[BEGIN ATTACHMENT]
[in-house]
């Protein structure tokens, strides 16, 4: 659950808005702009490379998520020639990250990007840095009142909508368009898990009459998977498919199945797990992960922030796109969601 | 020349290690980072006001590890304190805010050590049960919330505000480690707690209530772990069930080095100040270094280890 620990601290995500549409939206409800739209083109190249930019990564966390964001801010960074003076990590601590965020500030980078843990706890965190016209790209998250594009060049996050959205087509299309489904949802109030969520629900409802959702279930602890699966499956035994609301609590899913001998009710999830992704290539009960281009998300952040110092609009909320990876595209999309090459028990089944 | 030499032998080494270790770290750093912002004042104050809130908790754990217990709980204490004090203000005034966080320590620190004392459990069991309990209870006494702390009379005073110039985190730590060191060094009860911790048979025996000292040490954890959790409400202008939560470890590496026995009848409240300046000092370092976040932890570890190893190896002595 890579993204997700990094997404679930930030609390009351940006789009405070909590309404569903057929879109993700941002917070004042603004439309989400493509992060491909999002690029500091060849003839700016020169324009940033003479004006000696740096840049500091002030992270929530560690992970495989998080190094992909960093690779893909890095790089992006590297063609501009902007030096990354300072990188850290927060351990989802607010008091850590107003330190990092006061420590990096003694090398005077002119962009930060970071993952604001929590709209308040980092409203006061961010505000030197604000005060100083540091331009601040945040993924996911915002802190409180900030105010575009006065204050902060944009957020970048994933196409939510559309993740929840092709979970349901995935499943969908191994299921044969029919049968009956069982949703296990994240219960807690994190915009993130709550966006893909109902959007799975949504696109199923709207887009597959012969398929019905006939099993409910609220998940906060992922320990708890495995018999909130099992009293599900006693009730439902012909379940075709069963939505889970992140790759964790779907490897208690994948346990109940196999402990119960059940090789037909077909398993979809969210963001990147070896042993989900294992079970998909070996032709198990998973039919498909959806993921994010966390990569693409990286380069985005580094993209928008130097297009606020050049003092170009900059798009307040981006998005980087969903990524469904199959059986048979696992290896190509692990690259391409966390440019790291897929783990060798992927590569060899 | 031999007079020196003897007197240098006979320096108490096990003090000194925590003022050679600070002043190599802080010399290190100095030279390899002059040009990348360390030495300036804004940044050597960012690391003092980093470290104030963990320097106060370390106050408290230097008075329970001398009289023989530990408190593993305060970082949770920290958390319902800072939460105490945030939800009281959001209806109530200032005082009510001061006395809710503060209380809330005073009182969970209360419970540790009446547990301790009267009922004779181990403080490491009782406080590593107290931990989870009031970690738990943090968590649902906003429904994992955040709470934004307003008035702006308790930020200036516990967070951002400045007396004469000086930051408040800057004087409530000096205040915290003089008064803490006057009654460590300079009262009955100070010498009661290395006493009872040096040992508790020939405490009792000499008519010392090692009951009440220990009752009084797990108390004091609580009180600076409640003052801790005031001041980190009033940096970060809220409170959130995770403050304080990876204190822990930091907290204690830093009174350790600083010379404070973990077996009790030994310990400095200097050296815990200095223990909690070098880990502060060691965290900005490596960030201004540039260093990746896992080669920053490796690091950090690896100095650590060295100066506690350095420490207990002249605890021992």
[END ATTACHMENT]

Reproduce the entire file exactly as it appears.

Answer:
[in-house]
């Protein structure tokens, strides 16, 4: 659950808005702009490379998520020639990250990007840095009142909508368009898990009459998977498919199945797990992960922030796109969601 | 020349290690980072006001590890304190805010050590049960919330505000480690707690209530772990069930080095100040270094280890 620990601290995500549409939206409800739209083109190249930019990564966390964001801010960074003076990590601590965020500030980078843990706890965190016209790209998250594009060049996050959205087509299309489904949802109030969520629900409802959702279930602890699966499956035994609301609590899913001998009710999830992704290539009960281009998300952040110092609009909320990876595209999309090459028990089944 | 030499032998080494270790770290750093912002004042104050809130908790754990217990709980204490004090203000005034966080320590620190004392459990069991309990209870006494702390009379005073110039985190730590060191060094009860911790048979025996000292040490954890959790409400202008939560470890590496026995009848409240300046000092370092976040932890570890190893190896002595 890579993204997700990094997404679930930030609390009351940006789009405070909590309404569903057929879109993700941002917070004042603004439309989400493509992060491909999002690029500091060849003839700016020169324009940033003479004006000696740096840049500091002030992270929530560690992970495989998080190094992909960093690779893909890095790089992006590297063609501009902007030096990354300072990188850290927060351990989802607010008091850590107003330190990092006061420590990096003694090398005077002119962009930060970071993952604001929590709209308040980092409203006061961010505000030197604000005060100083540091331009601040945040993924996911915002802190409180900030105010575009006065204050902060944009957020970048994933196409939510559309993740929840092709979970349901995935499943969908191994299921044969029919049968009956069982949703296990994240219960807690994190915009993130709550966006893909109902959007799975949504696109199923709207887009597959012969398929019905006939099993409910609220998940906060992922320990708890495995018999909130099992009293599900006693009730439902012909379940075709069963939505889970992140790759964790779907490897208690994948346990109940196999402990119960059940090789037909077909398993979809969210963001990147070896042993989900294992079970998909070996032709198990998973039919498909959806993921994010966390990569693409990286380069985005580094993209928008130097297009606020050049003092170009900059798009307040981006998005980087969903990524469904199959059986048979696992290896190509692990690259391409966390440019790291897929783990060798992927590569060899 | 031999007079020196003897007197240098006979320096108490096990003090000194925590003022050679600070002043190599802080010399290190100095030279390899002059040009990348360390030495300036804004940044050597960012690391003092980093470290104030963990320097106060370390106050408290230097008075329970001398009289023989530990408190593993305060970082949770920290958390319902800072939460105490945030939800009281959001209806109530200032005082009510001061006395809710503060209380809330005073009182969970209360419970540790009446547990301790009267009922004779181990403080490491009782406080590593107290931990989870009031970690738990943090968590649902906003429904994992955040709470934004307003008035702006308790930020200036516990967070951002400045007396004469000086930051408040800057004087409530000096205040915290003089008064803490006057009654460590300079009262009955100070010498009661290395006493009872040096040992508790020939405490009792000499008519010392090692009951009440220990009752009084797990108390004091609580009180600076409640003052801790005031001041980190009033940096970060809220409170959130995770403050304080990876204190822990930091907290204690830093009174350790600083010379404070973990077996009790030994310990400095200097050296815990200095223990909690070098880990502060060691965290900005490596960030201004540039260093990746896992080669920053490796690091950090690896100095650590060295100066506690350095420490207990002249605890021992």